When most people take drivers ed, their instructor is a teacher from school or some other person hired to teach the basics behind the wheel and the rules of the road. For some women in Saudi Arabia, however, their drivers ed teacher is someont decidely more exciting: former Italian racecar driver Francesca Pardini.
Women are beginning to take drivers education in Saudi Arabia in anticipation of the country’s driving ban for women being lifted in a few months. On the women-only campus of Effat University in Jiddah, dozens of young students wearing niqabs could be seen lining up for an hour-long driving class sponsored by the automaker Ford. For most of them, the occasion marked the first time they had ever been allowed to sit in the driver’s seat of a motor vehicle. Pardini said that she found her students eager and ready to take to the roads.
“With these girls, they’re like an empty book,” Pardini told The Associated Press. “They really want to learn.”
Ford and other car manufacturers are eagerly anticipating the end of the driving ban, which Ford marketing manager Crystal Worthem said “absolutely” will lead to a steep increase in sales. Their excitement, however, was dwarfed by that of the Saudi women, who say that being able to drive will fundamentally change their lives. While wealthy families can afford to hire drivers and use ride-hailing services to taxi women around, being able to drive themselves will open up a world of possibilities for women who might not otherwise be able to afford to commute to work, school, or even to run basic errands.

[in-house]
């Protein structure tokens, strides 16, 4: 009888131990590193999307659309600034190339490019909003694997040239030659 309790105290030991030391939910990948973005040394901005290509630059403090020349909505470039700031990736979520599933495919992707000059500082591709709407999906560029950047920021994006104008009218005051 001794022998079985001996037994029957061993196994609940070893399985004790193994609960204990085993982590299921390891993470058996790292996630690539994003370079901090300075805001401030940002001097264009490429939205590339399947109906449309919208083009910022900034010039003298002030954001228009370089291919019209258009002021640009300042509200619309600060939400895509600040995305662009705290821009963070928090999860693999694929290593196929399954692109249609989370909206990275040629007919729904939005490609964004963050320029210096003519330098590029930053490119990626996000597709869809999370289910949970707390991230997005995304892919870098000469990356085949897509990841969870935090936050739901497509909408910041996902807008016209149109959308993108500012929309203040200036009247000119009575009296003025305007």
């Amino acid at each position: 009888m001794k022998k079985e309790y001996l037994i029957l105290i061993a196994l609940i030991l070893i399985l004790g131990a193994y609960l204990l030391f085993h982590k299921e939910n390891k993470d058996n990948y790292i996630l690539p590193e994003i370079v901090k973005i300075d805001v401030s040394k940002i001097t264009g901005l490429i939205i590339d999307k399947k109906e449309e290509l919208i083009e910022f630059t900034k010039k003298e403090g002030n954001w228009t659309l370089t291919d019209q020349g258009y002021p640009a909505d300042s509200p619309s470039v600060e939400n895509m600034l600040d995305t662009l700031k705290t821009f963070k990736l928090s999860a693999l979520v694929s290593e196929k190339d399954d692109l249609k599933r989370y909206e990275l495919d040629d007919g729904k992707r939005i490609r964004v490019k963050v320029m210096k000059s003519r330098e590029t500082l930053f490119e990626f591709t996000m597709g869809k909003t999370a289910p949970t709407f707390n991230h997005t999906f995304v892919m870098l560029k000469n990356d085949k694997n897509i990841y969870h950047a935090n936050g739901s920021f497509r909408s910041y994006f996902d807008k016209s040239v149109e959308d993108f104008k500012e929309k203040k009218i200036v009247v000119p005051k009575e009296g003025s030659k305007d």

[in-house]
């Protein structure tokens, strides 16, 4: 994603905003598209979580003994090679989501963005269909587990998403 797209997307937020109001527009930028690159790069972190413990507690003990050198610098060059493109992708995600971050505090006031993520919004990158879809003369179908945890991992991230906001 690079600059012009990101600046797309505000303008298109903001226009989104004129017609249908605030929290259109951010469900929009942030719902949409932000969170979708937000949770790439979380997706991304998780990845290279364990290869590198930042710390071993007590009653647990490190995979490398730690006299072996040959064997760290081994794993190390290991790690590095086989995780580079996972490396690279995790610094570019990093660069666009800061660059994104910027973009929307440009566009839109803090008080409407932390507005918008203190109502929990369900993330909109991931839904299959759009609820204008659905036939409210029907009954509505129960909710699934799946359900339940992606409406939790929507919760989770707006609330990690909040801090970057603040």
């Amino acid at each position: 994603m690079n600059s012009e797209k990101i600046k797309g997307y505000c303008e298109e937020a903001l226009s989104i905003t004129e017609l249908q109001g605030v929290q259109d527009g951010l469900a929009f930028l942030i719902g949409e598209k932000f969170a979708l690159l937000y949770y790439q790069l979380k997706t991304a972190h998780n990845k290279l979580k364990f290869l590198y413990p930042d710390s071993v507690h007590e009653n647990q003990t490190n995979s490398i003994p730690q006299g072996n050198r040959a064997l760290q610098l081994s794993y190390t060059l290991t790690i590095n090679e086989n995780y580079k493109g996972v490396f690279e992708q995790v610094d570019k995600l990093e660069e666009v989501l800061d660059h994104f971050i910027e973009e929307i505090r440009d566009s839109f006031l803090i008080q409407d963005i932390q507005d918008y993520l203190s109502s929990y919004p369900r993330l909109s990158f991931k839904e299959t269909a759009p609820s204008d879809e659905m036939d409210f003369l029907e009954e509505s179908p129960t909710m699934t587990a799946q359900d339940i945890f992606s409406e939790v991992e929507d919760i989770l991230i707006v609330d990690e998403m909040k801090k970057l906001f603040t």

“I felt out of place. I’ve never sat on that side of the car,” said 18-year-old freshman Sara Ghouth. “Usually I always sit in the back or on the right side, but it felt good. You feel, like, in control. I want to drive a car. I want to be independent.”
Watch video of the young women learning to drive below.
Read the full story at The Associated Press.